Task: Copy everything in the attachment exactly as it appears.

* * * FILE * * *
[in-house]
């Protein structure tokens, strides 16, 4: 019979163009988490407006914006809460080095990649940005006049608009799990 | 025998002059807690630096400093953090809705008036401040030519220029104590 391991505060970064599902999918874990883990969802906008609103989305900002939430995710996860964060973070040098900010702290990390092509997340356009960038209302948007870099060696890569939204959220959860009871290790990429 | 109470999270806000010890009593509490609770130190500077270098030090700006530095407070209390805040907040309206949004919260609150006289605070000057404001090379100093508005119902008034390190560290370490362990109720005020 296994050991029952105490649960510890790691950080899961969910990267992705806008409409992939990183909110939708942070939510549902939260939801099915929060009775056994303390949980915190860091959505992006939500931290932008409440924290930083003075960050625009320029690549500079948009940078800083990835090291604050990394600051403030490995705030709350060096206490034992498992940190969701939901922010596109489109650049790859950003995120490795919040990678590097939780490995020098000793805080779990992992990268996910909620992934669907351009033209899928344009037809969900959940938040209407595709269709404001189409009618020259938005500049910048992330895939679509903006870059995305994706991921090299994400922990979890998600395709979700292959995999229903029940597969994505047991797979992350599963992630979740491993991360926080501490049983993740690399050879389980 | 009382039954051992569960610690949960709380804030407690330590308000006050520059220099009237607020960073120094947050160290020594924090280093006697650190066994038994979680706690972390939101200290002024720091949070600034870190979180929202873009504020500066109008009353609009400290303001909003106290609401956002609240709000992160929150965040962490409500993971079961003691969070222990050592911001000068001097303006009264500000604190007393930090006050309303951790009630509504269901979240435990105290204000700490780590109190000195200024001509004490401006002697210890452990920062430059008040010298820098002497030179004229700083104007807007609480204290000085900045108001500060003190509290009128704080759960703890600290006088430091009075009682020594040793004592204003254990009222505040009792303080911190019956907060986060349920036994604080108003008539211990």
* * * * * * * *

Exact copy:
[in-house]
């Protein structure tokens, strides 16, 4: 019979163009988490407006914006809460080095990649940005006049608009799990 | 025998002059807690630096400093953090809705008036401040030519220029104590 391991505060970064599902999918874990883990969802906008609103989305900002939430995710996860964060973070040098900010702290990390092509997340356009960038209302948007870099060696890569939204959220959860009871290790990429 | 109470999270806000010890009593509490609770130190500077270098030090700006530095407070209390805040907040309206949004919260609150006289605070000057404001090379100093508005119902008034390190560290370490362990109720005020 296994050991029952105490649960510890790691950080899961969910990267992705806008409409992939990183909110939708942070939510549902939260939801099915929060009775056994303390949980915190860091959505992006939500931290932008409440924290930083003075960050625009320029690549500079948009940078800083990835090291604050990394600051403030490995705030709350060096206490034992498992940190969701939901922010596109489109650049790859950003995120490795919040990678590097939780490995020098000793805080779990992992990268996910909620992934669907351009033209899928344009037809969900959940938040209407595709269709404001189409009618020259938005500049910048992330895939679509903006870059995305994706991921090299994400922990979890998600395709979700292959995999229903029940597969994505047991797979992350599963992630979740491993991360926080501490049983993740690399050879389980 | 009382039954051992569960610690949960709380804030407690330590308000006050520059220099009237607020960073120094947050160290020594924090280093006697650190066994038994979680706690972390939101200290002024720091949070600034870190979180929202873009504020500066109008009353609009400290303001909003106290609401956002609240709000992160929150965040962490409500993971079961003691969070222990050592911001000068001097303006009264500000604190007393930090006050309303951790009630509504269901979240435990105290204000700490780590109190000195200024001509004490401006002697210890452990920062430059008040010298820098002497030179004229700083104007807007609480204290000085900045108001500060003190509290009128704080759960703890600290006088430091009075009682020594040793004592204003254990009222505040009792303080911190019956907060986060349920036994604080108003008539211990």